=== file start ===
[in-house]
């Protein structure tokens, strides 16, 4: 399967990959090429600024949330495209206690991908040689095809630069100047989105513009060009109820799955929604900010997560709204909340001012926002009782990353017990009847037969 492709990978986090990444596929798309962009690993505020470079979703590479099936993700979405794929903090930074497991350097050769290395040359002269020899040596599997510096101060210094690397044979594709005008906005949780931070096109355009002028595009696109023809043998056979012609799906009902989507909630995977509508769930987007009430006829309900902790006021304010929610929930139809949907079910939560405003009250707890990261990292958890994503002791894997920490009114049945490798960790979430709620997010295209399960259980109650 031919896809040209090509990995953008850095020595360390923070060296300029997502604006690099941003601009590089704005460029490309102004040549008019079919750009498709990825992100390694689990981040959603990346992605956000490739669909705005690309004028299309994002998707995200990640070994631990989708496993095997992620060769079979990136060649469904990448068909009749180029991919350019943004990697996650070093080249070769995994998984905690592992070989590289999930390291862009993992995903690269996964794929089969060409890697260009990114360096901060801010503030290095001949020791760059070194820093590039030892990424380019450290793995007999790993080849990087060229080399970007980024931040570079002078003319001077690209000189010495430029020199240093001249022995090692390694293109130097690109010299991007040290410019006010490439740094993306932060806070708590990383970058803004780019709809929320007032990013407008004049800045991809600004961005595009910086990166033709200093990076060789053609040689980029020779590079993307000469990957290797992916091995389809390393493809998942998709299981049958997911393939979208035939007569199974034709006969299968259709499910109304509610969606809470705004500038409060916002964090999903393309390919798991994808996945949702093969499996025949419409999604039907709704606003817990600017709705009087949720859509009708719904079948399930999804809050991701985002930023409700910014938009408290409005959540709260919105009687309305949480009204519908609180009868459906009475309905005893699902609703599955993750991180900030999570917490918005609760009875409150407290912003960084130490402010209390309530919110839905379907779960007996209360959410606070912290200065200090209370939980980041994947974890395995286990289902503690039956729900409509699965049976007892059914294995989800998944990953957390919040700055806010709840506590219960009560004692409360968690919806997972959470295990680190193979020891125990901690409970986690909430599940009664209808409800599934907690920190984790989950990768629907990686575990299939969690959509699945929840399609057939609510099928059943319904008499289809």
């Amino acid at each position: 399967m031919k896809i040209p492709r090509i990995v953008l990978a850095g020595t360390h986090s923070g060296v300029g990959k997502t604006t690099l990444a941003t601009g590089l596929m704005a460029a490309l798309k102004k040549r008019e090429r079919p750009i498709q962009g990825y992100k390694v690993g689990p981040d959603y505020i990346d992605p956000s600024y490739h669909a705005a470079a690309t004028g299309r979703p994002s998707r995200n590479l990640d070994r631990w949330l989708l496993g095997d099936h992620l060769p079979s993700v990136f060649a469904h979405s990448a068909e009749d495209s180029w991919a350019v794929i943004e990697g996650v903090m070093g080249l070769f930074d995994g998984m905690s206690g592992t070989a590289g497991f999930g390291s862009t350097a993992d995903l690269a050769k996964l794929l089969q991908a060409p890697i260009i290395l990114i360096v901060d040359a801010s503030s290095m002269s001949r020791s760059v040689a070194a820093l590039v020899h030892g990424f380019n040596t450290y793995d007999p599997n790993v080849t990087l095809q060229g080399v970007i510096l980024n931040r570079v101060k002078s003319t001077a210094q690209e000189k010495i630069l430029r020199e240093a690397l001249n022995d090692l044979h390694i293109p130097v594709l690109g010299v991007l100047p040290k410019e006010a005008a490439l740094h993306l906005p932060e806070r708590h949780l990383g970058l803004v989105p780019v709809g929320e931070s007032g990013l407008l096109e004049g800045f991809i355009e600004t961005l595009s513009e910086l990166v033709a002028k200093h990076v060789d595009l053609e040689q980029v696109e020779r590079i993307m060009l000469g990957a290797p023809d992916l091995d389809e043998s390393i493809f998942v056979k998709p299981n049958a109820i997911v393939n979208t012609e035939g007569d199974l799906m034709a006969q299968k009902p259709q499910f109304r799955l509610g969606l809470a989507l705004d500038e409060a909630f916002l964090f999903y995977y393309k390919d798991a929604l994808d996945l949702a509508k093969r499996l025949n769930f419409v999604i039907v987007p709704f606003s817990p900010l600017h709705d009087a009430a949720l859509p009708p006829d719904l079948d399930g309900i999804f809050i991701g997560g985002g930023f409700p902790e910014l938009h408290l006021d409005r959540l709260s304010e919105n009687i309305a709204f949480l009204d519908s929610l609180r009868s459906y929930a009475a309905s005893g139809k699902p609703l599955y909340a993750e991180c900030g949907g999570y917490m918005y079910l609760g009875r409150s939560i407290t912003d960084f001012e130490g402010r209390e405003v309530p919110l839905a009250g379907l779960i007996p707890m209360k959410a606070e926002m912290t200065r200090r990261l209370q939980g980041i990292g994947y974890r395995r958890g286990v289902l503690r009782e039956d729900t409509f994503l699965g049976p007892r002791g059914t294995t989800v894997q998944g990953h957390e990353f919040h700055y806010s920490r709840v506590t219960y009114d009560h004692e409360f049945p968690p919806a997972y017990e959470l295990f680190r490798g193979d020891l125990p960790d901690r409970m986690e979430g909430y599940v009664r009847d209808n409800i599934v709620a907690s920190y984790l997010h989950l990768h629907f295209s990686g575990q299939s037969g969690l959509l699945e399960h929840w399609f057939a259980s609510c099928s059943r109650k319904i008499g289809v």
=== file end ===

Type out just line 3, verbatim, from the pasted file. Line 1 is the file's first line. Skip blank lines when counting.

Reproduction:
């Amino acid at each position: 399967m031919k896809i040209p492709r090509i990995v953008l990978a850095g020595t360390h986090s923070g060296v300029g990959k997502t604006t690099l990444a941003t601009g590089l596929m704005a460029a490309l798309k102004k040549r008019e090429r079919p750009i498709q962009g990825y992100k390694v690993g689990p981040d959603y505020i990346d992605p956000s600024y490739h669909a705005a470079a690309t004028g299309r979703p994002s998707r995200n590479l990640d070994r631990w949330l989708l496993g095997d099936h992620l060769p079979s993700v990136f060649a469904h979405s990448a068909e009749d495209s180029w991919a350019v794929i943004e990697g996650v903090m070093g080249l070769f930074d995994g998984m905690s206690g592992t070989a590289g497991f999930g390291s862009t350097a993992d995903l690269a050769k996964l794929l089969q991908a060409p890697i260009i290395l990114i360096v901060d040359a801010s503030s290095m002269s001949r020791s760059v040689a070194a820093l590039v020899h030892g990424f380019n040596t450290y793995d007999p599997n790993v080849t990087l095809q060229g080399v970007i510096l980024n931040r570079v101060k002078s003319t001077a210094q690209e000189k010495i630069l430029r020199e240093a690397l001249n022995d090692l044979h390694i293109p130097v594709l690109g010299v991007l100047p040290k410019e006010a005008a490439l740094h993306l906005p932060e806070r708590h949780l990383g970058l803004v989105p780019v709809g929320e931070s007032g990013l407008l096109e004049g800045f991809i355009e600004t961005l595009s513009e910086l990166v033709a002028k200093h990076v060789d595009l053609e040689q980029v696109e020779r590079i993307m060009l000469g990957a290797p023809d992916l091995d389809e043998s390393i493809f998942v056979k998709p299981n049958a109820i997911v393939n979208t012609e035939g007569d199974l799906m034709a006969q299968k009902p259709q499910f109304r799955l509610g969606l809470a989507l705004d500038e409060a909630f916002l964090f999903y995977y393309k390919d798991a929604l994808d996945l949702a509508k093969r499996l025949n769930f419409v999604i039907v987007p709704f606003s817990p900010l600017h709705d009087a009430a949720l859509p009708p006829d719904l079948d399930g309900i999804f809050i991701g997560g985002g930023f409700p902790e910014l938009h408290l006021d409005r959540l709260s304010e919105n009687i309305a709204f949480l009204d519908s929610l609180r009868s459906y929930a009475a309905s005893g139809k699902p609703l599955y909340a993750e991180c900030g949907g999570y917490m918005y079910l609760g009875r409150s939560i407290t912003d960084f001012e130490g402010r209390e405003v309530p919110l839905a009250g379907l779960i007996p707890m209360k959410a606070e926002m912290t200065r200090r990261l209370q939980g980041i990292g994947y974890r395995r958890g286990v289902l503690r009782e039956d729900t409509f994503l699965g049976p007892r002791g059914t294995t989800v894997q998944g990953h957390e990353f919040h700055y806010s920490r709840v506590t219960y009114d009560h004692e409360f049945p968690p919806a997972y017990e959470l295990f680190r490798g193979d020891l125990p960790d901690r409970m986690e979430g909430y599940v009664r009847d209808n409800i599934v709620a907690s920190y984790l997010h989950l990768h629907f295209s990686g575990q299939s037969g969690l959509l699945e399960h929840w399609f057939a259980s609510c099928s059943r109650k319904i008499g289809v």